What struck me far more was the total absence of God from the religions of Civ V. The concept of religion is entirely stripped down to its socio‐economic workings, and while there are technology steps called ‘theology’ and ‘philosophy’ neither are actually represented in any meaningful way. Again, this is obvious given the game’s design, and it is not a criticism. However, it does highlight the central problem that I want to grapple with in this article: how can we represent religion in a game, and go beyond its mundane or even profane aspects? Can a game go beyond religion‐as‐politics, religion‐as‐magic, and religion‐as‐power? In other words, can a game represent the aspects of religion that cannot be expressed as abstract numbers?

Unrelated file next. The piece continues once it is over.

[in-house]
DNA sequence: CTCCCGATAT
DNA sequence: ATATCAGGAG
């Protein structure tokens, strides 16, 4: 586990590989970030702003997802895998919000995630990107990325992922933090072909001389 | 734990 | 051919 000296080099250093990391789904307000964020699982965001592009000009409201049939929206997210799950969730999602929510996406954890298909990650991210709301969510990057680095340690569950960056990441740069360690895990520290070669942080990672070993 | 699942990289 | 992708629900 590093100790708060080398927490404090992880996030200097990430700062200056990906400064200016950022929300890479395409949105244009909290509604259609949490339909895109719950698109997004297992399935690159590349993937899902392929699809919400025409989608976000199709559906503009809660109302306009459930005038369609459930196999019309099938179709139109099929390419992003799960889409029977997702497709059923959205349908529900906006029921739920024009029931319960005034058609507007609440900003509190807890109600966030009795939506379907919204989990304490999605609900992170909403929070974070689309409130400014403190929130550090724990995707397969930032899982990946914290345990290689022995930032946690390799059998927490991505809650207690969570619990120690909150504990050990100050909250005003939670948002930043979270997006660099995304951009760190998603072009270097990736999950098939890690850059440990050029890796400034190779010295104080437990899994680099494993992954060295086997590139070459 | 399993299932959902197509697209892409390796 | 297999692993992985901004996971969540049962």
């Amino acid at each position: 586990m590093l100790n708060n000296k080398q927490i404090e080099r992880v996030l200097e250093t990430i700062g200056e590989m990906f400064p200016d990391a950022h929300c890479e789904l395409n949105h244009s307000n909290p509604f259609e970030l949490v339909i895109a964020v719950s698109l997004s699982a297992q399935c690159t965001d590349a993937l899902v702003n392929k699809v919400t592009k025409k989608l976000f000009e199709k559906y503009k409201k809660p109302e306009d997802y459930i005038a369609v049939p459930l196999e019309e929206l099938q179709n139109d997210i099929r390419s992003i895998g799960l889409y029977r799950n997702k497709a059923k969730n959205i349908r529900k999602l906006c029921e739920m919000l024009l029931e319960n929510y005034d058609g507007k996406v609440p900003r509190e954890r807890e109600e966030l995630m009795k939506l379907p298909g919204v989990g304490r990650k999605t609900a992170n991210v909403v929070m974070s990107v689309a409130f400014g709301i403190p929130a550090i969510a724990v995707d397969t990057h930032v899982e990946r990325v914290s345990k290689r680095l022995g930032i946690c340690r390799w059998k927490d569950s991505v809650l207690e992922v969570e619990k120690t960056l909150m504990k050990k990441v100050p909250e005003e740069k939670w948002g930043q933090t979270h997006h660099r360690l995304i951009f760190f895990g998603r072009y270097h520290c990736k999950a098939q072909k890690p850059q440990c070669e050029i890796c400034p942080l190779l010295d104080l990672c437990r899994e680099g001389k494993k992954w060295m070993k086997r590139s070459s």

What I’m trying to get at here is best described using the word holy or sacred, as Rudolf Otto does in his famous theological work Das Heilige [The Idea of the Holy]. For him, the holy is a mystery that can’t be comprehended by rational means, something that inspires a feeling of awe that we can’t explain. It is a mystery that terrifies us and fascinates us at the same time. As the term indicates, this feeling of holiness need not be an unambiguously positive experience. In fact, true holiness is beyond happiness or fear in the mundane sense.